The 5 Most Powerful Drug Cartels in the World
Intoxicating substances, from alcohol to narcotics to synthetic marijuana, come from all over the world – chemicals manufactured in China, plants grown in Afghanistan, or home-brewed stimulants from clandestine labs in the United States. The vast majority of drugs are consumed by Americans – both illicit and prescription substances – but most of these drugs are not made in the United States. In fact, drug cartels based in Central and South America are responsible for bringing illegal drugs across the border and into the US.
The five most famous and powerful drug cartels in the world are outlined below.
- Sinaloa Cartel: A Mexico-based cartel famous largely because their long-term leader, El Chapo, was recently captured and imprisoned, the dangerous Sinaloa Cartel is also notorious for its extensive ties to the Mexican federal police and military. Their organization has extensive reach across Central and South America, and is one of the leading drug exporters to the United States, primarily heroin and cocaine. The cartel is known for torturing and murdering couriers who lose their product, who fail to deliver on time, and who stand in the way of their trade. They also tightly and fiercely control their image in the media, allowing in only select reporters on guided tours.
- Medellin Cartel: Based in Colombia, one of the leading cocaine-producing territories, the organization began smuggling emeralds, but as notorious Pablo Escobar took control of the cartel, the focus changed to drugs – predominantly cocaine, but also some marijuana, in the 1970’. The organization famously used private planes to traffic drugs from South America to Florida.Thanks to the growing addiction to cocaine in the United States in the 1970s and 1980s, the Medellins were soon able to invest in numerous small airplanes, better laboratories, bribes for government and military officials, and even a small island in the Caribbean that became a pitstop for aircraft. The Medellin Cartel disbanded after the 1990s, when many members either turned themselves in or were killed, including Escobar, who was gunned down by Colombian police.
- Gulf Cartel: One of the oldest Mexican cartels, dating back to the 1930s, there are roots of the organization extended across several continents into West Africa, Asia, Europe, Central America, South America, and the US. Their capo, Juan Jesus Guerrero Chapa, moved to a suburban Dallas, Texas, home to escape being pursued by rival gangs in Mexico. However, in 2013, assassins caught up to him, and he was murdered outside of his home. The prior Gulf Cartel leader had been extradited to the United States in 2007 and sent to prison for 25 years.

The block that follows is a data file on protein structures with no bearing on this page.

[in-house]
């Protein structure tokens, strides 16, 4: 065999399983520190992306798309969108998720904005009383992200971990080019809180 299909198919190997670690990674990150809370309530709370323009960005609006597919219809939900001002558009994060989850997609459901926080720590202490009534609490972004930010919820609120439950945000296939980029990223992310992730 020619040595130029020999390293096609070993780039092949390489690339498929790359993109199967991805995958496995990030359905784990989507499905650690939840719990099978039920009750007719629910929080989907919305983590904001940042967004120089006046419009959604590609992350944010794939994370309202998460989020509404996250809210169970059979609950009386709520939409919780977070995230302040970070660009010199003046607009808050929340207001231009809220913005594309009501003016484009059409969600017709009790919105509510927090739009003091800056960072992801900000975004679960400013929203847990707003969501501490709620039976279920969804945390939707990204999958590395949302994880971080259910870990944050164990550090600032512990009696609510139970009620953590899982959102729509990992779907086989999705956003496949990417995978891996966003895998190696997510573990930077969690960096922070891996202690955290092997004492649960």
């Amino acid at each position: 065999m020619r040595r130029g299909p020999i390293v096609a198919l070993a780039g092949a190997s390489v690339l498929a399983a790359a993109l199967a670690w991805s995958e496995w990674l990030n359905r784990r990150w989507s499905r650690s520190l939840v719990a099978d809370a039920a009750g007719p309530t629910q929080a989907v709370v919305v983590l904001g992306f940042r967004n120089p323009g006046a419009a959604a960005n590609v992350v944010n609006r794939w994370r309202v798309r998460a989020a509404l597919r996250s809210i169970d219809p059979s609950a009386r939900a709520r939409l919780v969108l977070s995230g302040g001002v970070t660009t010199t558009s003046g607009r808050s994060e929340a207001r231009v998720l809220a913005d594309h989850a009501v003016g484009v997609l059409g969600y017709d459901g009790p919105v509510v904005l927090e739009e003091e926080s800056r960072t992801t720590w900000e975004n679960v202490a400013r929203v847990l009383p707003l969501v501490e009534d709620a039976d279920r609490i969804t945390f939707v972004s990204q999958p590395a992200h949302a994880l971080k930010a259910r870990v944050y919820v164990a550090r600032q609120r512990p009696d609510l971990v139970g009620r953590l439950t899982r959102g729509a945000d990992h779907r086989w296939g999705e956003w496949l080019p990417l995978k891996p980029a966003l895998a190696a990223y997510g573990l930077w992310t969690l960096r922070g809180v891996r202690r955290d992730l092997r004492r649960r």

- Los Zetas: This criminal group began life in 1997 as a band of 31 former Mexican Special Forces operatives who deserted the military and joined the Gulf Cartel as their private militia. The Zetas have since grown into their own, separate organization, which not only traffics drugs, but also polices cities and towns, assassinates rivals, and launders money. The Drug Enforcement Administration (DEA) described the Zetas as extremely technologically advanced and trained in paramilitary techniques.They are violent even compared to other cartels. Since they struck out in 2002 after the original leader of the Gulf Cartel was arrested and sent to the US, the Zetas have captured 405 Mexican municipalities and moved into Guatemala. They prefer to maintain control over territory with military techniques, although they also keep ties to drug traders across Central and South America.
- Juarez Cartel: This cartel is one of the few large and powerful enough to truly rival the Sinaloa Cartel. Juarez is responsible for smuggling tons of narcotics into the United States since the 1980s. It is also an old criminal organization, based in drug trafficking and also trafficking humans, kidnapping, extorting money, and moving drugs between provinces.The original capo, Carrillo Fuentes, died in 1997 while undergoing extensive plastic surgery to change his appearance and escape assassins. Other would-be leaders were repeatedly assassinated within months or a handful of years of taking over Juarez, leading to an escalating war between Juarez and other cartels in 2004, which has since devastated Mexico.